CAPE CANAVERAL, Fla. — NASA’s newest robotic explorer, Maven, rocketed toward Mars on Monday on a quest to unravel the ancient mystery of the red planet’s radical climate change.
The Maven spacecraft is due at Mars next fall following a journey of more than 440 million miles.
“Hey, guys, we’re going to Mars!” Maven’s principal scientist, Bruce Jakosky of the University of Colorado at Boulder, told reporters.
Jakosky and others want to know why Mars went from being warm and wet during its first billion years to cold and dry today. The early Martian atmosphere was thick enough to hold water and possibly support microbial life. But much of that atmosphere may have been lost to space, eroded by the sun.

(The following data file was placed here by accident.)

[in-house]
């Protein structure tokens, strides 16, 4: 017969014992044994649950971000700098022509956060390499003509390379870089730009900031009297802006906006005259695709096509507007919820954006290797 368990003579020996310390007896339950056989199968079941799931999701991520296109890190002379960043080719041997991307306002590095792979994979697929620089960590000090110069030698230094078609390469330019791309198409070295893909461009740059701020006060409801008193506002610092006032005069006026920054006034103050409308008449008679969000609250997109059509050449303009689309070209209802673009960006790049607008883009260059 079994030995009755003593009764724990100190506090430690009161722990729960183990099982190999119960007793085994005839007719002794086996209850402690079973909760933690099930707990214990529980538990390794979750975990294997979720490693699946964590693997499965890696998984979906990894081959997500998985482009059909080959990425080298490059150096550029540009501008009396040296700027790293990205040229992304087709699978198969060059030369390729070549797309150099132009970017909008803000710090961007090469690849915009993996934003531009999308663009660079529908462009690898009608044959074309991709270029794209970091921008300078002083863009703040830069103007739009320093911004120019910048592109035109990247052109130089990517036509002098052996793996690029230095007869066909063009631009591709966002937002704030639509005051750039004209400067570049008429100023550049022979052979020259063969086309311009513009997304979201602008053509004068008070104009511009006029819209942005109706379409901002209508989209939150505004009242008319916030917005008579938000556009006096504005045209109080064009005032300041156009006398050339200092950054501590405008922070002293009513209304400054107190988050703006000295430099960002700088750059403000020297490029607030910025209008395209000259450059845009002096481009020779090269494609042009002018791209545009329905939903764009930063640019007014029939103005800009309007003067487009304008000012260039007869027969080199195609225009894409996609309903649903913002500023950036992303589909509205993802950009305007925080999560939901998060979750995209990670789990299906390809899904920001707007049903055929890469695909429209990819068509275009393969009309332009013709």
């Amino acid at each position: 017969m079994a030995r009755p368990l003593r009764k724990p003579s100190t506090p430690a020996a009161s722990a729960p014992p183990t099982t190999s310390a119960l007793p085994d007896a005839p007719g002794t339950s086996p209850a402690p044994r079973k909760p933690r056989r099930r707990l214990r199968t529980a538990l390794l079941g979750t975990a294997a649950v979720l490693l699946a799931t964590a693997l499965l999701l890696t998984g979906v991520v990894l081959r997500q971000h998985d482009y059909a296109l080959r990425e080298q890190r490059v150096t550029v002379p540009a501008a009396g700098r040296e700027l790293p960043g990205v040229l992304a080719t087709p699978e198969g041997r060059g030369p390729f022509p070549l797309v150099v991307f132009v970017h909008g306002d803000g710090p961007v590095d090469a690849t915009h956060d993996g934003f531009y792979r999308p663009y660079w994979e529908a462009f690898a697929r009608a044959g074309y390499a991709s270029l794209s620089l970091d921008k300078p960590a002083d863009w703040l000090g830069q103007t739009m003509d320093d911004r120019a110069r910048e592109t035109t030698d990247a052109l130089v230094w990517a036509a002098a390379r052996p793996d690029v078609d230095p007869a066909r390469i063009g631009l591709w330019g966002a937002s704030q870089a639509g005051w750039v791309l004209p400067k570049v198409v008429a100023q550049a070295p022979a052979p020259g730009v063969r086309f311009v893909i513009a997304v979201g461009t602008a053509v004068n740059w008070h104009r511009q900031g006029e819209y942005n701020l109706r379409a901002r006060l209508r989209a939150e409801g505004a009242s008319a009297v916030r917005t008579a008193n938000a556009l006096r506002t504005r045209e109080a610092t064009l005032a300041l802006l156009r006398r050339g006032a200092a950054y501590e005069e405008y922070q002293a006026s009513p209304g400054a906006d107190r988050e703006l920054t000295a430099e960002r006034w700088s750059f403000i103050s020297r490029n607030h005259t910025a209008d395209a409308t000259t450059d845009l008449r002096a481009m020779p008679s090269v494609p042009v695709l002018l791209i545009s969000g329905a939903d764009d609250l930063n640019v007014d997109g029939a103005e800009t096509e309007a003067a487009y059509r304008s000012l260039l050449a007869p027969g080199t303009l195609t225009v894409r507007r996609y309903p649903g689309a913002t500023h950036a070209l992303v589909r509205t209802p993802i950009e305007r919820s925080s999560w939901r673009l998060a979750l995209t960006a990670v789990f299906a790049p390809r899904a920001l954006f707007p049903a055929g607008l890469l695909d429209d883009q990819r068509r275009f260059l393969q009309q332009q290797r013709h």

Maven set off through a cloudy afternoon sky in its bid to provide answers. An unmanned Atlas V rocket put the spacecraft on the proper course for Mars, and launch controllers applauded and shook hands over the success.
“What a Monday at the office,” NASA project manager David Mitchell said. “Maybe I’m not showing it, but I’m euphoric.”
Ten years in the making, Maven had Nov. 18, 2013, as its original launch date, “and we hit it,” Mitchell said.
“I just want to say, ‘Safe travels, Maven. We’re with you all the way.’”